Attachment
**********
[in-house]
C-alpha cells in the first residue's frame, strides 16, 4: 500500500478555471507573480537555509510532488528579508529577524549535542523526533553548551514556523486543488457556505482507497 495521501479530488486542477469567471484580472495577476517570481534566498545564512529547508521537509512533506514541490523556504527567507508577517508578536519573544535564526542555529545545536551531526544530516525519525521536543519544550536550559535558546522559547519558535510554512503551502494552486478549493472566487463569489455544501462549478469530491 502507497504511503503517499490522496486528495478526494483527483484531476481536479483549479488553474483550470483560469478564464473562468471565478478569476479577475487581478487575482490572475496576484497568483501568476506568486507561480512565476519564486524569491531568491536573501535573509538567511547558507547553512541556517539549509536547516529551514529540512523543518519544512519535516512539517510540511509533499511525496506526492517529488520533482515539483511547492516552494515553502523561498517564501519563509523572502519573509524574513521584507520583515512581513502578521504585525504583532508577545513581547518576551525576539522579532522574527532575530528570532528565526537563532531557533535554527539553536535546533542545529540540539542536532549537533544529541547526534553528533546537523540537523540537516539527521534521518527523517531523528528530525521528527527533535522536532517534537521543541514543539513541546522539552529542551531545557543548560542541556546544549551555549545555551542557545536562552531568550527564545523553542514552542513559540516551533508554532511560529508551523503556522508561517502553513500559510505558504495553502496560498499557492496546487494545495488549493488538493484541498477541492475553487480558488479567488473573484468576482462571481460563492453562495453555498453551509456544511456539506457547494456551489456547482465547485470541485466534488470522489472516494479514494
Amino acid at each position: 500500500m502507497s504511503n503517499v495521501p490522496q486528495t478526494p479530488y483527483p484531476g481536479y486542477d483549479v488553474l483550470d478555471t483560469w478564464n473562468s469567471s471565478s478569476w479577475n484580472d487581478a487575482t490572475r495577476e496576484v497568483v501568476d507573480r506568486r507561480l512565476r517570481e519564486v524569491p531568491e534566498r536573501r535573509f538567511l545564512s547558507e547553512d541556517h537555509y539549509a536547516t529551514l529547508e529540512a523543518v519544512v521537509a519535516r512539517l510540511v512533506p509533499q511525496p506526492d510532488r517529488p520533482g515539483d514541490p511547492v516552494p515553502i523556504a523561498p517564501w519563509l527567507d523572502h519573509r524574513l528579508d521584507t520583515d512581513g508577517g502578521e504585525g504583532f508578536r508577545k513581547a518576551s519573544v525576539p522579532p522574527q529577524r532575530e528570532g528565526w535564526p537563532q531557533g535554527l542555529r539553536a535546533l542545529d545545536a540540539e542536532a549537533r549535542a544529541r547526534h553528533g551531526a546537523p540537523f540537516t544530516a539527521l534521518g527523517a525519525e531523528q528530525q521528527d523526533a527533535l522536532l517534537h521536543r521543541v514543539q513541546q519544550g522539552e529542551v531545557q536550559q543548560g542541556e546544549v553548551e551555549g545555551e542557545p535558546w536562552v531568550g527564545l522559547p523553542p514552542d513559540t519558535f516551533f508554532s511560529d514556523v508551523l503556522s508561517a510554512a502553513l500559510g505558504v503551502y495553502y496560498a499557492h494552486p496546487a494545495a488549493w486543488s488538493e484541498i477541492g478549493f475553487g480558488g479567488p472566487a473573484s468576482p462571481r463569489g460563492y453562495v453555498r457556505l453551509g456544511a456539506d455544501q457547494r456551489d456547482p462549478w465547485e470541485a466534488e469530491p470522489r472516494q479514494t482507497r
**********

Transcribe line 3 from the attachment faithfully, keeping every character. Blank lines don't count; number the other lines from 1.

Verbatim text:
Amino acid at each position: 500500500m502507497s504511503n503517499v495521501p490522496q486528495t478526494p479530488y483527483p484531476g481536479y486542477d483549479v488553474l483550470d478555471t483560469w478564464n473562468s469567471s471565478s478569476w479577475n484580472d487581478a487575482t490572475r495577476e496576484v497568483v501568476d507573480r506568486r507561480l512565476r517570481e519564486v524569491p531568491e534566498r536573501r535573509f538567511l545564512s547558507e547553512d541556517h537555509y539549509a536547516t529551514l529547508e529540512a523543518v519544512v521537509a519535516r512539517l510540511v512533506p509533499q511525496p506526492d510532488r517529488p520533482g515539483d514541490p511547492v516552494p515553502i523556504a523561498p517564501w519563509l527567507d523572502h519573509r524574513l528579508d521584507t520583515d512581513g508577517g502578521e504585525g504583532f508578536r508577545k513581547a518576551s519573544v525576539p522579532p522574527q529577524r532575530e528570532g528565526w535564526p537563532q531557533g535554527l542555529r539553536a535546533l542545529d545545536a540540539e542536532a549537533r549535542a544529541r547526534h553528533g551531526a546537523p540537523f540537516t544530516a539527521l534521518g527523517a525519525e531523528q528530525q521528527d523526533a527533535l522536532l517534537h521536543r521543541v514543539q513541546q519544550g522539552e529542551v531545557q536550559q543548560g542541556e546544549v553548551e551555549g545555551e542557545p535558546w536562552v531568550g527564545l522559547p523553542p514552542d513559540t519558535f516551533f508554532s511560529d514556523v508551523l503556522s508561517a510554512a502553513l500559510g505558504v503551502y495553502y496560498a499557492h494552486p496546487a494545495a488549493w486543488s488538493e484541498i477541492g478549493f475553487g480558488g479567488p472566487a473573484s468576482p462571481r463569489g460563492y453562495v453555498r457556505l453551509g456544511a456539506d455544501q457547494r456551489d456547482p462549478w465547485e470541485a466534488e469530491p470522489r472516494q479514494t482507497r